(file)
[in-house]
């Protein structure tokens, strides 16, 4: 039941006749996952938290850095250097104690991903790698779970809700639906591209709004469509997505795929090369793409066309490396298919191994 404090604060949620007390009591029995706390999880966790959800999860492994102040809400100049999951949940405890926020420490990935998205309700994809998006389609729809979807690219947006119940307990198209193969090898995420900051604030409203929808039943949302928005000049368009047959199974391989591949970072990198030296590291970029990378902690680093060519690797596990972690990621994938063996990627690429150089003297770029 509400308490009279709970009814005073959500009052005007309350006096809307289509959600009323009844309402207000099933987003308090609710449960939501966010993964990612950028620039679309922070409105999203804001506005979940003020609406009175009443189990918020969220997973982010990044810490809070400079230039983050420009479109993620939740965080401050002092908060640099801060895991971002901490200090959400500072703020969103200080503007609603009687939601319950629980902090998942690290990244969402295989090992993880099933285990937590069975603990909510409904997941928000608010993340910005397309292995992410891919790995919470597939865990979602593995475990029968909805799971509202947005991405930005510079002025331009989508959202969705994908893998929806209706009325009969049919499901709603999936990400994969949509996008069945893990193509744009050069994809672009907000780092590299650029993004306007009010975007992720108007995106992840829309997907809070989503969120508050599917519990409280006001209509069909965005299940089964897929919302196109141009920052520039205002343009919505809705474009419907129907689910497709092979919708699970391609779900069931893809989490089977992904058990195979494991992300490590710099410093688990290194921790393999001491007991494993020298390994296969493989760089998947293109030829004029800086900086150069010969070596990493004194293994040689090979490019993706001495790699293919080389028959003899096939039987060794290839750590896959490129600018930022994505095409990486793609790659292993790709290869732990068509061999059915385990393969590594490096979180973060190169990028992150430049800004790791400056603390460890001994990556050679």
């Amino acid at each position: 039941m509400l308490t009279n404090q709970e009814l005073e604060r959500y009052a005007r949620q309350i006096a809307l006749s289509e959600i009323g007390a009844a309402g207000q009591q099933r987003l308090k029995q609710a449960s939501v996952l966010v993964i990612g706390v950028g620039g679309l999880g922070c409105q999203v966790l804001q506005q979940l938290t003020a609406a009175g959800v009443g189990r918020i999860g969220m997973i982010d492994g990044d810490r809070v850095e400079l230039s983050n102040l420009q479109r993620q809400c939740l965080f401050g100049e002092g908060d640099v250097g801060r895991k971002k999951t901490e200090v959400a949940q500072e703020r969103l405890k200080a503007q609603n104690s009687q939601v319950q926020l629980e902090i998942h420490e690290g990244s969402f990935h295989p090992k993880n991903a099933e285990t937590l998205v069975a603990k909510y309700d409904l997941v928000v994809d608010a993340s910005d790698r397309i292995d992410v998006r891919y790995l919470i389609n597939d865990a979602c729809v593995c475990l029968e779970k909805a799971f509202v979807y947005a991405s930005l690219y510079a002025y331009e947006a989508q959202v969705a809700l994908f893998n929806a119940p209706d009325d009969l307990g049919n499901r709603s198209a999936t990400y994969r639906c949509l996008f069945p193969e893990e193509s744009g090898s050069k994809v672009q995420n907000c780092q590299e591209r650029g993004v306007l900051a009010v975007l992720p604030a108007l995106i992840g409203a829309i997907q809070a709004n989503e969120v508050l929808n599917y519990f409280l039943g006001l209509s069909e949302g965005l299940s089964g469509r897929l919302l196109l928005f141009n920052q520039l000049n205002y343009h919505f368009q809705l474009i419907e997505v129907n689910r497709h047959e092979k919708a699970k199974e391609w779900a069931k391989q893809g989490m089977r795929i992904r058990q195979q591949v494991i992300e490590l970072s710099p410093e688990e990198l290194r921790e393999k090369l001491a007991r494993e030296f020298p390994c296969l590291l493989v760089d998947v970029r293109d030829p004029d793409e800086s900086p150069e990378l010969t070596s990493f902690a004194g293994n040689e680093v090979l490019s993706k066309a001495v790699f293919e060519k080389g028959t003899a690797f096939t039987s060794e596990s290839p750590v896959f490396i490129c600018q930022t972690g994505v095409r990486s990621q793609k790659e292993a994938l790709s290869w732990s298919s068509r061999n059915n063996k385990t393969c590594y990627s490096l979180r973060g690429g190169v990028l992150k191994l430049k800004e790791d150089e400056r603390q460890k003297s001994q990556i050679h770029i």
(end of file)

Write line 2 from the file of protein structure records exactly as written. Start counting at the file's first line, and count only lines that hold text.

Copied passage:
């Protein structure tokens, strides 16, 4: 039941006749996952938290850095250097104690991903790698779970809700639906591209709004469509997505795929090369793409066309490396298919191994 404090604060949620007390009591029995706390999880966790959800999860492994102040809400100049999951949940405890926020420490990935998205309700994809998006389609729809979807690219947006119940307990198209193969090898995420900051604030409203929808039943949302928005000049368009047959199974391989591949970072990198030296590291970029990378902690680093060519690797596990972690990621994938063996990627690429150089003297770029 509400308490009279709970009814005073959500009052005007309350006096809307289509959600009323009844309402207000099933987003308090609710449960939501966010993964990612950028620039679309922070409105999203804001506005979940003020609406009175009443189990918020969220997973982010990044810490809070400079230039983050420009479109993620939740965080401050002092908060640099801060895991971002901490200090959400500072703020969103200080503007609603009687939601319950629980902090998942690290990244969402295989090992993880099933285990937590069975603990909510409904997941928000608010993340910005397309292995992410891919790995919470597939865990979602593995475990029968909805799971509202947005991405930005510079002025331009989508959202969705994908893998929806209706009325009969049919499901709603999936990400994969949509996008069945893990193509744009050069994809672009907000780092590299650029993004306007009010975007992720108007995106992840829309997907809070989503969120508050599917519990409280006001209509069909965005299940089964897929919302196109141009920052520039205002343009919505809705474009419907129907689910497709092979919708699970391609779900069931893809989490089977992904058990195979494991992300490590710099410093688990290194921790393999001491007991494993020298390994296969493989760089998947293109030829004029800086900086150069010969070596990493004194293994040689090979490019993706001495790699293919080389028959003899096939039987060794290839750590896959490129600018930022994505095409990486793609790659292993790709290869732990068509061999059915385990393969590594490096979180973060190169990028992150430049800004790791400056603390460890001994990556050679």